A Lockheed Martin F-35 Lightning II at Eglin Air Force Base, Fla.
Samuel King Jr./U.S. Air Force/AP

The problem with Donald Trump's preoccupation with the F-35

— Updated

A few months ago, Donald Trump spoke to graduating cadets at the U.S. Coast Guard Academy, and he made a few headlines by whining, "No politician in history -- and I say this with great surety -- has been treated worse or more unfairly" than himself.

In the same speech, however, the president went on to say, "I won't talk about how much I saved you on the F-35 fighter jet. I won't even talk about it."

The funny thing is, he can't stop talking about it.

Late last week, for example, before HHS Secretary Tom Price resigned, Trump was asked about his scandal-plagued cabinet secretary. The president told reporters, "I certainly don't like the optics. As I said, we renegotiate deals. We're renegotiating trade deals. We're renegotiating -- as an example, the F-35 fighter plane, I've saved hundreds of millions of dollars. So I don't like the optics of what you just saw."

Though the F-35 had nothing to do with the Price controversy, moments later, Trump did it again. "I have a great Cabinet, and we save hundreds of millions of dollars through negotiation," he said. "I'll give you an example. With the F-35 fighter plane -- me, myself -- I've saved hundreds of millions of dollars in negotiating. And that's one of the reasons I don't like seeing anybody even have a question about, you know, flying."

I think he was trying to say that F-35 savings help cover the costs of his cabinet members using taxpayer money for chartered private jets -- as if that somehow made sense.

This week, Trump traveled to Puerto Rico, where he received a briefing on Hurricane Maria relief efforts. After an Air Force representative talked about clearing runways on the island, the president immediately focused his attention on ... wait for it ... the F-35.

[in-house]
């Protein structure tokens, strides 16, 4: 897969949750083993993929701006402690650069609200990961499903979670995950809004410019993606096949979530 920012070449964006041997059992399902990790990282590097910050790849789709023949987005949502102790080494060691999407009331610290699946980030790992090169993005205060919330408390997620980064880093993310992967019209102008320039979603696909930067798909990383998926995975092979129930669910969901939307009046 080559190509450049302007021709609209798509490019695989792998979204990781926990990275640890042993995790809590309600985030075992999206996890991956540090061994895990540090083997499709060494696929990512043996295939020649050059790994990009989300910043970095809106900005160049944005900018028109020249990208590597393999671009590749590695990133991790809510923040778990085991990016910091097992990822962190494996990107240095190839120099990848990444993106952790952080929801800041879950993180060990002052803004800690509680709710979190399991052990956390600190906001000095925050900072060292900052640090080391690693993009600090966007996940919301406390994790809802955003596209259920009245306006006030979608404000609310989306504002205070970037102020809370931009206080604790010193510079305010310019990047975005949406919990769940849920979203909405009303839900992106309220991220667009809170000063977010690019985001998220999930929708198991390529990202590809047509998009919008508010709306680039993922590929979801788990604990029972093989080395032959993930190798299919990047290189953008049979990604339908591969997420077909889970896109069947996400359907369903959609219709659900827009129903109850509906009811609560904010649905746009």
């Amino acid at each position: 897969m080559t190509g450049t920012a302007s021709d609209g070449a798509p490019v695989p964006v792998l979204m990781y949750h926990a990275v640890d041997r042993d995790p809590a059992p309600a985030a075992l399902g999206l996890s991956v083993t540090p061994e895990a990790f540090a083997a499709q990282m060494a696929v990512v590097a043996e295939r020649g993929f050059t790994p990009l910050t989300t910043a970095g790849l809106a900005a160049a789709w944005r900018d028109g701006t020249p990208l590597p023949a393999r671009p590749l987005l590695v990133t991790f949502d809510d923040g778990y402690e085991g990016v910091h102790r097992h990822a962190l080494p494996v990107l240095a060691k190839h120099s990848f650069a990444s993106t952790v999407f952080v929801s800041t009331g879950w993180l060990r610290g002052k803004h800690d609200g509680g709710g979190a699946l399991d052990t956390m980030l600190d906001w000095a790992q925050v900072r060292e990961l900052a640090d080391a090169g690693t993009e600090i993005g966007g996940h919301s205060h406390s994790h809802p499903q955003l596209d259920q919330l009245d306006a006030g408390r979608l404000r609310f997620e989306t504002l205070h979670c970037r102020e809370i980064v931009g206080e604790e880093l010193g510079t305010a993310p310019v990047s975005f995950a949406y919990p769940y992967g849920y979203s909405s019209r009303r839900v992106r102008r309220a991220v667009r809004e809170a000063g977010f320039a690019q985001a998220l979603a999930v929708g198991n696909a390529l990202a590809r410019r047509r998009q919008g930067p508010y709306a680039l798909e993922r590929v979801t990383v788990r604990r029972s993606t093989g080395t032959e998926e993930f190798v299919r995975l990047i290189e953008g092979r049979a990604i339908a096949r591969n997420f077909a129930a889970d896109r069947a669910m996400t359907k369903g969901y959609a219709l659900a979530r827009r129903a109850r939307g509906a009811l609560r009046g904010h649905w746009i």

AIR FORCE REPRESENTATIVE: We have four major runways that are fully open and operational; flown about 700-plus strategic airlift sorties to and from OCONUS, (inaudible) Puerto Rico to provide life-sustaining support.

TRUMP: Amazing job. Amazing job. So amazing that we're ordering hundreds of millions of dollars' worth of new airplanes for the Air Force, especially the F-35. Do you like the F-35? [...] I said, how does it do it in fights? And how do they do in fights with the F-35? They said, we do very well. You can't see it. Literally, you can't see it. So it's hard to fight a plane that you can't see, right?

AIR FORCE REPRESENTATIVE: Sir, we like that.

TRUMP: But that's an expensive plane that you can't see. And as you probably heard, we cut the price very substantially -- something that other administrations would never have done, that I can tell you. So thank you very much.

Trump's rhetoric about the F-35 has gradually evolved from odd to creepy to you've-got-to-be-kidding-me.

For now, let's put aside hopes that the president doesn't literally believe the plane is invisible. Instead, let's focus on two simple truths.

First, Trump's obsession with this clearly isn't healthy. Watching the president in Puerto Rico this week, he seemed to be approaching "a noun, a verb, and F-35" territory.

Second, Trump doesn't fully understand the details of his obsession. Despite his repeated claims that he's done a masterful job saving taxpayers millions -- "something that other administrations would never have done" -- there's ample evidence to the contrary. Politico reported in February:

Lockheed Martin is praising President Donald Trump's personal intervention — and obsessive criticism on Twitter — for slashing the price of the long-troubled F-35 fighter jet, the Pentagon's most expensive weapons program ever.

But the evidence suggests that the price reduction would have happened even without Trump.

The main factors driving down the price of each jet include the fact that the military was planning to order them in larger quantities for U.S. forces and allies, according to company and military officials, lawmakers and a POLITICO review of several years of program data. Earlier pressure from the Obama administration and Congress to shave expenses also played a role.

"This would've happened if Hillary Clinton had been elected president," said Loren Thompson, a defense industry consultant who works for several top Pentagon contractors.

CNBC had a similar report earlier this year.

By all appearances, Trump keeps talking about this because he sees the F-35 as tangible proof of something worthwhile he's done since taking office. But like so much of his presidency, it's a sham.